Technology might look very different

As terrible as war is, there's often an odd byproduct that can come from large-scale conflict: innovation. Making things better, faster, more efficient, or even more deadly — those are needs that often arise thanks to the demands of war, and World War II was no different. But under the assumption of no Adolf Hitler and possibly no conflict, then what technology wouldn't exist without World War II?

Well, for one, there are plenty of things nowadays that are considered nice little consumer products but which actually have their origins in World War II military designs. Duct tape, for example, was originally designed to keep soldiers' equipment dry in the rain. Super glue came out of research for gun sights. Toys like the Slinky and Silly Putty were accidental products of wartime science. The old, reliable Jeep was even born from the military's desire for a durable vehicle. Synthetic rubber — the kind that's everywhere today and produced from petroleum — wouldn't have been invented without wartime politics cutting off American access to natural rubber sources.

Then, of course, there are the more obvious military advancements. The nuclear bomb and all of the research carried out by the Manhattan Project stands out; would nuclear technology (like power plants, sure, but even including certain cancer treatments) be anywhere near what it is today? And the Germans were responsible for more than a few advancements in military technology, creating the first fighter jets and plenty of ballistic missiles.

The Soviet Union might have dodged devastation

The trajectory of World War II seems simple — Nazi Germany, the Holocaust, Normandy, and victory on the Western front, good triumphing over evil. But there's considerably more to the story, such as the Soviet side of things.

For context, the Soviet Union was already in Nazi Germany's crosshairs, owing to the concept of "lebensraum" (German for "living space," and a parallel to America's Manifest Destiny). Granted, the idea existed before World War I, but Adolf Hitler made it a central point of Nazi doctrine, calling for not only the extermination of Jewish communities, but also the acquisition of Soviet lands. Nazi Germany and Soviet Russia did enter into a nonaggression pact in 1939, but Hitler chose to break that pact just two years later; what followed for the Soviets were some of the deadliest battles of World War II, to which Germany committed most of its military assets. The western parts of Russia were effectively razed to the ground, veritable ghost towns by 1945. Some 11 million Soviet soldiers died in the war, along with around 15 million civilians, a statistic that has no real comparison on the Western front (though it should be noted that Joseph Stalin's purges are included in those numbers).

But had Hitler not been around, would any of that have happened? Maybe the Soviet Union would have been less of a target for German aggression, or the nonaggression pact might have stood for longer. (Stalin did seem keen on negotiating with Germany.) Either way, the results might have been less bloody.

The Cold War might have turned hot

To be entirely fair, this particular possibility might be something of a misnomer in that, without Adolf Hitler, there just might have never been a Cold War. Or, if nothing else, it might have started rather differently.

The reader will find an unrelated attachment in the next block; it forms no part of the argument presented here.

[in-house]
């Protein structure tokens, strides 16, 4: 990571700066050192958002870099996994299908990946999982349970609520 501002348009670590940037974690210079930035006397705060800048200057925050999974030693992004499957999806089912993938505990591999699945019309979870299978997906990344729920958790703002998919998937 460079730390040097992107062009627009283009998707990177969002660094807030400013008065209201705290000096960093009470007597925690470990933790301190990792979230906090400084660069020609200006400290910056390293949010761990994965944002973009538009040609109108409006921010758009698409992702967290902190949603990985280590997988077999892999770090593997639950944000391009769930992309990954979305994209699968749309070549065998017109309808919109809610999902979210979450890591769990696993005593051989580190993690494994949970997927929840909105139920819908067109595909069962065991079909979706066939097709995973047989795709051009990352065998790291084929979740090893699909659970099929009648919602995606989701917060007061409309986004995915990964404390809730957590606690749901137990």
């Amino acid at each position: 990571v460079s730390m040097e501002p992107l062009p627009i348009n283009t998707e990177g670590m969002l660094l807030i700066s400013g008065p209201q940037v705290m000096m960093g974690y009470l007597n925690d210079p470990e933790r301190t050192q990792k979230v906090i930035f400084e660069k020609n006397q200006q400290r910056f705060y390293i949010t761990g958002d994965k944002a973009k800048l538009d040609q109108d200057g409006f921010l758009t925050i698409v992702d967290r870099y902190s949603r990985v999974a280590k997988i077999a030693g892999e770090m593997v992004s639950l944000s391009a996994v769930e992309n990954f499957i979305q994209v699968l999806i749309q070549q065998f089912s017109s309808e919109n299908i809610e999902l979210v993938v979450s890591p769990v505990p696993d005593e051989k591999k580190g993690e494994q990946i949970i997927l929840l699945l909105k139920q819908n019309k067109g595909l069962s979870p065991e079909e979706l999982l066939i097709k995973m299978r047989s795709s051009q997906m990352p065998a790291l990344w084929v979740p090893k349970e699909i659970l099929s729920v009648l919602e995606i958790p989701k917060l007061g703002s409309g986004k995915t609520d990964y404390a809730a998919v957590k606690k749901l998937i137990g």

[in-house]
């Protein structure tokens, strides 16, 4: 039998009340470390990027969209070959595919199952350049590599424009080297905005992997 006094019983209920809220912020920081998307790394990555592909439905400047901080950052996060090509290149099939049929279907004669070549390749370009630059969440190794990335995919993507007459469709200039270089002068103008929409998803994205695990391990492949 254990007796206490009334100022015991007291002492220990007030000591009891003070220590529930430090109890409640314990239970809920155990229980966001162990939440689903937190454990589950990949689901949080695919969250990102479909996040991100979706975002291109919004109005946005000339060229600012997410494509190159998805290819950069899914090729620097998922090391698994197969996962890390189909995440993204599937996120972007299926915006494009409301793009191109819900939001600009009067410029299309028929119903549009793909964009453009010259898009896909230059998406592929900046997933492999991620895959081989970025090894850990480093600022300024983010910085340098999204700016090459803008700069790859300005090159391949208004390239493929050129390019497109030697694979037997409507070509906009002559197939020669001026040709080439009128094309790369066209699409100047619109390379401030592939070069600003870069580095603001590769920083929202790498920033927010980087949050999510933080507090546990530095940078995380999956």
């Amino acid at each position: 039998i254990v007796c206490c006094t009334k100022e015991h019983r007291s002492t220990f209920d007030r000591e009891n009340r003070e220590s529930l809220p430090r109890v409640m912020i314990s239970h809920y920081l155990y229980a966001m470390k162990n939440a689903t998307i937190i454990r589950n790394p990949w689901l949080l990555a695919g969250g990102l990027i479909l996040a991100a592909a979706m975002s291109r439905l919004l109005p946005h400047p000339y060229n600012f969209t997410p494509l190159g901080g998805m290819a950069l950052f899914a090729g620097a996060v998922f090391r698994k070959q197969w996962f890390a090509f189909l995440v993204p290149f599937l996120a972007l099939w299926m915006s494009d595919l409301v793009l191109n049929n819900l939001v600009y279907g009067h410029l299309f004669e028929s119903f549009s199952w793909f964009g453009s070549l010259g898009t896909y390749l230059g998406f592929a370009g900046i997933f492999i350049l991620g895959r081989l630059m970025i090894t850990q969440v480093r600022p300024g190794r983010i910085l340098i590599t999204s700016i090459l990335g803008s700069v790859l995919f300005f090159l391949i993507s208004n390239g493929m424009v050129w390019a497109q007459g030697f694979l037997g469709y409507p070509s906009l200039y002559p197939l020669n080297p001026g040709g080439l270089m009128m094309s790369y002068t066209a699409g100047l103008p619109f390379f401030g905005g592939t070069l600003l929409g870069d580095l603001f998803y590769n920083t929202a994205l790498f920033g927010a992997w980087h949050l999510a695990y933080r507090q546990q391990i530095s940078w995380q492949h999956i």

While it's very easy today to see Hitler as the biggest threat of the 1930s, contemporary accounts held a very different view. Rather, a lot of Western nations feared Joseph Stalin and the Soviet Union more than they feared Hitler and Nazi Germany, even as late as 1938. According to the BBC, people would even claim, "Better Hitlerism than Communism," and actually saw Hitler's rise as a potential positive, protecting the rest of Europe from Soviet invasion. And those fears weren't entirely unfounded. Secret protocols in the German-Soviet Nonaggression Pact seemingly proved that the Soviets did have imperialist motives. The two countries had essentially divided eastern Europe between them, and up until the breaking of that pact, the Soviet Union was busy annexing neighboring countries.

So that raises the question: Without Hitler, what would the Soviets have done? Some speculation posits that Stalin would have taken advantage, attacking and annexing even more of Europe, eventually forcing direct military confrontation between the Soviet Union and the U.S. Other theories claim that Stalin would never have picked a direct fight with the U.S or western Europe, but the extant fears surrounding communism would have just forced the world toward the Cold War even earlier.

NASA might not be what it is today

Admittedly, this one might sound a little far-fetched; after all, what relation would Adolf Hitler have with NASA? Well, that would be a U.S. incentive known as Operation Paperclip. There's a whole host of sketchy historical facts, but here's the CliffNotes version: Operation Paperclip happened to give scientists — known and active Nazis, specifically — jobs in the U.S. The military effectively covered up the war crimes committed by Nazi scientists in order to poach their abilities — just one of many messed up things regarding the Cold War.

And one of the American organizations to benefit the most from this? NASA. Say what you will about the Nazis, but they were ahead of the curve when it came to rocket technology. The U.S. recognized that, and, by recruiting those Nazi scientists (rather than, say, prosecuting them), they were able to put them to work on space exploration. To great effect, it should also be said — moral quandaries aside, at least. Seriously, the first director of the Kennedy Space Center, Dr. Kurt Debus, who oversaw the Saturn and Apollo programs? A former Nazi. The former director of the Marshall Space Flight Center, NASA's strategic planner, and "Father of American Rocketry" (per History Collection), Wernher Von Braun? Also an ex-Nazi. And they were far from the only ones engaged with NASA's research.